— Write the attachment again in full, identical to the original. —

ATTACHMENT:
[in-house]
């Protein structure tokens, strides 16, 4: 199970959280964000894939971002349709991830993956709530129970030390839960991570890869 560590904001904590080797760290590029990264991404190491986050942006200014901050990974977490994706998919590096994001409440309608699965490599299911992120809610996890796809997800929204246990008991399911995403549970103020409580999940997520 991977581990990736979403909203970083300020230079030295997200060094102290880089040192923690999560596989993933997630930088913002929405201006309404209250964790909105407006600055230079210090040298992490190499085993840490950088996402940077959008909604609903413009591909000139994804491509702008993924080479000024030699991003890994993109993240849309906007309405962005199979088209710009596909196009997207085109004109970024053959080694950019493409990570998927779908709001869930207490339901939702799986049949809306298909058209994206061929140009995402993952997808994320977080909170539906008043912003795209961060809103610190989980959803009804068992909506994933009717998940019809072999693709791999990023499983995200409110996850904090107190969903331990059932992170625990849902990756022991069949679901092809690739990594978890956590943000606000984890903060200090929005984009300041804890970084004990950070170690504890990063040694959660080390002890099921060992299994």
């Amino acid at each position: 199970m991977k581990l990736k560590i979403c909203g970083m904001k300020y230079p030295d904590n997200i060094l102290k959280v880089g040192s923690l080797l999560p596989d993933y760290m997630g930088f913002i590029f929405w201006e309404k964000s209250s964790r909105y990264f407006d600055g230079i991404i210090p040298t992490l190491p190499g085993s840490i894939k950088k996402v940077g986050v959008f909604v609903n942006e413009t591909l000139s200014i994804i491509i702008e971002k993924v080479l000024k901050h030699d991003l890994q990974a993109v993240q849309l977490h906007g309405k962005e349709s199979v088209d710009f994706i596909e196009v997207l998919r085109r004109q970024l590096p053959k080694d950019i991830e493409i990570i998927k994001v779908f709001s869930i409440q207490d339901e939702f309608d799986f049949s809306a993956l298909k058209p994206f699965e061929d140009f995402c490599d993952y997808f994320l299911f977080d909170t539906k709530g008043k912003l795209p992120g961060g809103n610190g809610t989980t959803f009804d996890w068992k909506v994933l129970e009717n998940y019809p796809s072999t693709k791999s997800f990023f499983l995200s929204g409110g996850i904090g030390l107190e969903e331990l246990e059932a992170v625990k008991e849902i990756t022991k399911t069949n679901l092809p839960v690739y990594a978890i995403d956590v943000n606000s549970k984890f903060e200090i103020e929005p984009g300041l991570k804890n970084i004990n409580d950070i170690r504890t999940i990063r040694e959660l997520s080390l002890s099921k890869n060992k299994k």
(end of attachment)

[in-house]
């Protein structure tokens, strides 16, 4: 199970959280964000894939971002349709991830993956709530129970030390839960991570890869 560590904001904590080797760290590029990264991404190491986050942006200014901050990974977490994706998919590096994001409440309608699965490599299911992120809610996890796809997800929204246990008991399911995403549970103020409580999940997520 991977581990990736979403909203970083300020230079030295997200060094102290880089040192923690999560596989993933997630930088913002929405201006309404209250964790909105407006600055230079210090040298992490190499085993840490950088996402940077959008909604609903413009591909000139994804491509702008993924080479000024030699991003890994993109993240849309906007309405962005199979088209710009596909196009997207085109004109970024053959080694950019493409990570998927779908709001869930207490339901939702799986049949809306298909058209994206061929140009995402993952997808994320977080909170539906008043912003795209961060809103610190989980959803009804068992909506994933009717998940019809072999693709791999990023499983995200409110996850904090107190969903331990059932992170625990849902990756022991069949679901092809690739990594978890956590943000606000984890903060200090929005984009300041804890970084004990950070170690504890990063040694959660080390002890099921060992299994």
């Amino acid at each position: 199970m991977k581990l990736k560590i979403c909203g970083m904001k300020y230079p030295d904590n997200i060094l102290k959280v880089g040192s923690l080797l999560p596989d993933y760290m997630g930088f913002i590029f929405w201006e309404k964000s209250s964790r909105y990264f407006d600055g230079i991404i210090p040298t992490l190491p190499g085993s840490i894939k950088k996402v940077g986050v959008f909604v609903n942006e413009t591909l000139s200014i994804i491509i702008e971002k993924v080479l000024k901050h030699d991003l890994q990974a993109v993240q849309l977490h906007g309405k962005e349709s199979v088209d710009f994706i596909e196009v997207l998919r085109r004109q970024l590096p053959k080694d950019i991830e493409i990570i998927k994001v779908f709001s869930i409440q207490d339901e939702f309608d799986f049949s809306a993956l298909k058209p994206f699965e061929d140009f995402c490599d993952y997808f994320l299911f977080d909170t539906k709530g008043k912003l795209p992120g961060g809103n610190g809610t989980t959803f009804d996890w068992k909506v994933l129970e009717n998940y019809p796809s072999t693709k791999s997800f990023f499983l995200s929204g409110g996850i904090g030390l107190e969903e331990l246990e059932a992170v625990k008991e849902i990756t022991k399911t069949n679901l092809p839960v690739y990594a978890i995403d956590v943000n606000s549970k984890f903060e200090i103020e929005p984009g300041l991570k804890n970084i004990n409580d950070i170690r504890t999940i990063r040694e959660l997520s080390l002890s099921k890869n060992k299994k």